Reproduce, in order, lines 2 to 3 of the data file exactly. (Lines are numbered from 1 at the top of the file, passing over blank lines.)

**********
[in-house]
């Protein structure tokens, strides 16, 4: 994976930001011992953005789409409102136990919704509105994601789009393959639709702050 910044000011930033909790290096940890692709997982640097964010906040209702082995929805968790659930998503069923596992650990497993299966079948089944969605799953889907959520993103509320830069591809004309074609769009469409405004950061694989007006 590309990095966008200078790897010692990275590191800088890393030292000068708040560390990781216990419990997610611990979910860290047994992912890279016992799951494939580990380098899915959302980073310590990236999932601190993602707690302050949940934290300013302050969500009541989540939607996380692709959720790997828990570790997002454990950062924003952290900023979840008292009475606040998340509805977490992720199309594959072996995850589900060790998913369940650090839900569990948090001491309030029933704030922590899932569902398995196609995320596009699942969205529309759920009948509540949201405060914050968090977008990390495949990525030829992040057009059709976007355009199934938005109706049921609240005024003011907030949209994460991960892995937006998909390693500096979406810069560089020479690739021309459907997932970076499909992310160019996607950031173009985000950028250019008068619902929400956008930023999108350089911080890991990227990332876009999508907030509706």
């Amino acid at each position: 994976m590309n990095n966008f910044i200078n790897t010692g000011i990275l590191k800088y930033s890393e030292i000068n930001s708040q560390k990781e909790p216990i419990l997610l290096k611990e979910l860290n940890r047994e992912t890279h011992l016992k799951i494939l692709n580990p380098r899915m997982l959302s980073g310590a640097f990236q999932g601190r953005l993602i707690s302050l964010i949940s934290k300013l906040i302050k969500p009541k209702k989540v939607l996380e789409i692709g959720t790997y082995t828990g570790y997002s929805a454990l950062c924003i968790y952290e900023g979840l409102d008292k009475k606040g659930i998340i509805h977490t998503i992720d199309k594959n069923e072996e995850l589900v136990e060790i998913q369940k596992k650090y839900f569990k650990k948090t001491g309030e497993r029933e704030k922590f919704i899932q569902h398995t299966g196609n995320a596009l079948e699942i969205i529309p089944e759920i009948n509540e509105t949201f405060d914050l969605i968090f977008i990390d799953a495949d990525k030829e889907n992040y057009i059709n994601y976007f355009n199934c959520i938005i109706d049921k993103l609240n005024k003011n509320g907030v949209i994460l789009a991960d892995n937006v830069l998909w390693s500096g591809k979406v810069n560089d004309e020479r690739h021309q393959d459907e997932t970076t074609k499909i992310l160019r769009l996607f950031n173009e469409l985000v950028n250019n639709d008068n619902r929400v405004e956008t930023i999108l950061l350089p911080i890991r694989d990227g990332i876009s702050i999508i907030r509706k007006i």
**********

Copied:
């Protein structure tokens, strides 16, 4: 994976930001011992953005789409409102136990919704509105994601789009393959639709702050 910044000011930033909790290096940890692709997982640097964010906040209702082995929805968790659930998503069923596992650990497993299966079948089944969605799953889907959520993103509320830069591809004309074609769009469409405004950061694989007006 590309990095966008200078790897010692990275590191800088890393030292000068708040560390990781216990419990997610611990979910860290047994992912890279016992799951494939580990380098899915959302980073310590990236999932601190993602707690302050949940934290300013302050969500009541989540939607996380692709959720790997828990570790997002454990950062924003952290900023979840008292009475606040998340509805977490992720199309594959072996995850589900060790998913369940650090839900569990948090001491309030029933704030922590899932569902398995196609995320596009699942969205529309759920009948509540949201405060914050968090977008990390495949990525030829992040057009059709976007355009199934938005109706049921609240005024003011907030949209994460991960892995937006998909390693500096979406810069560089020479690739021309459907997932970076499909992310160019996607950031173009985000950028250019008068619902929400956008930023999108350089911080890991990227990332876009999508907030509706």
């Amino acid at each position: 994976m590309n990095n966008f910044i200078n790897t010692g000011i990275l590191k800088y930033s890393e030292i000068n930001s708040q560390k990781e909790p216990i419990l997610l290096k611990e979910l860290n940890r047994e992912t890279h011992l016992k799951i494939l692709n580990p380098r899915m997982l959302s980073g310590a640097f990236q999932g601190r953005l993602i707690s302050l964010i949940s934290k300013l906040i302050k969500p009541k209702k989540v939607l996380e789409i692709g959720t790997y082995t828990g570790y997002s929805a454990l950062c924003i968790y952290e900023g979840l409102d008292k009475k606040g659930i998340i509805h977490t998503i992720d199309k594959n069923e072996e995850l589900v136990e060790i998913q369940k596992k650090y839900f569990k650990k948090t001491g309030e497993r029933e704030k922590f919704i899932q569902h398995t299966g196609n995320a596009l079948e699942i969205i529309p089944e759920i009948n509540e509105t949201f405060d914050l969605i968090f977008i990390d799953a495949d990525k030829e889907n992040y057009i059709n994601y976007f355009n199934c959520i938005i109706d049921k993103l609240n005024k003011n509320g907030v949209i994460l789009a991960d892995n937006v830069l998909w390693s500096g591809k979406v810069n560089d004309e020479r690739h021309q393959d459907e997932t970076t074609k499909i992310l160019r769009l996607f950031n173009e469409l985000v950028n250019n639709d008068n619902r929400v405004e956008t930023i999108l950061l350089p911080i890991r694989d990227g990332i876009s702050i999508i907030r509706k007006i």